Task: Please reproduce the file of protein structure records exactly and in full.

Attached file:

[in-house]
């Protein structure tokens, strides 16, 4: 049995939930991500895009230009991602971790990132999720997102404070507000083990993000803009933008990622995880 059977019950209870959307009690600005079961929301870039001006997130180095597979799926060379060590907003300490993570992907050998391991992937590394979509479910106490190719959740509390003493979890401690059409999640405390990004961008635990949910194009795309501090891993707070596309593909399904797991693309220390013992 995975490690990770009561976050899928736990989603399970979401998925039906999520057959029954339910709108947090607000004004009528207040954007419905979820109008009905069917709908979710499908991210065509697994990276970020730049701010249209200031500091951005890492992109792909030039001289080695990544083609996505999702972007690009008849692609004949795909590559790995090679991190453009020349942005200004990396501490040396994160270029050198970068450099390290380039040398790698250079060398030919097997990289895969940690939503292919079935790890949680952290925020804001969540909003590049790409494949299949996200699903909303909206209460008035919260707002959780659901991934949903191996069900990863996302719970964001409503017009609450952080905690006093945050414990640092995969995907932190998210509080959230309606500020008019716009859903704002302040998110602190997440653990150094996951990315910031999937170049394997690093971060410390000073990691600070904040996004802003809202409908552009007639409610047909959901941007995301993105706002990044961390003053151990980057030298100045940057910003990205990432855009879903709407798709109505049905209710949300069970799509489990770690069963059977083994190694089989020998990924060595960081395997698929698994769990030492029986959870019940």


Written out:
[in-house]
């Protein structure tokens, strides 16, 4: 049995939930991500895009230009991602971790990132999720997102404070507000083990993000803009933008990622995880 059977019950209870959307009690600005079961929301870039001006997130180095597979799926060379060590907003300490993570992907050998391991992937590394979509479910106490190719959740509390003493979890401690059409999640405390990004961008635990949910194009795309501090891993707070596309593909399904797991693309220390013992 995975490690990770009561976050899928736990989603399970979401998925039906999520057959029954339910709108947090607000004004009528207040954007419905979820109008009905069917709908979710499908991210065509697994990276970020730049701010249209200031500091951005890492992109792909030039001289080695990544083609996505999702972007690009008849692609004949795909590559790995090679991190453009020349942005200004990396501490040396994160270029050198970068450099390290380039040398790698250079060398030919097997990289895969940690939503292919079935790890949680952290925020804001969540909003590049790409494949299949996200699903909303909206209460008035919260707002959780659901991934949903191996069900990863996302719970964001409503017009609450952080905690006093945050414990640092995969995907932190998210509080959230309606500020008019716009859903704002302040998110602190997440653990150094996951990315910031999937170049394997690093971060410390000073990691600070904040996004802003809202409908552009007639409610047909959901941007995301993105706002990044961390003053151990980057030298100045940057910003990205990432855009879903709407798709109505049905209710949300069970799509489990770690069963059977083994190694089989020998990924060595960081395997698929698994769990030492029986959870019940």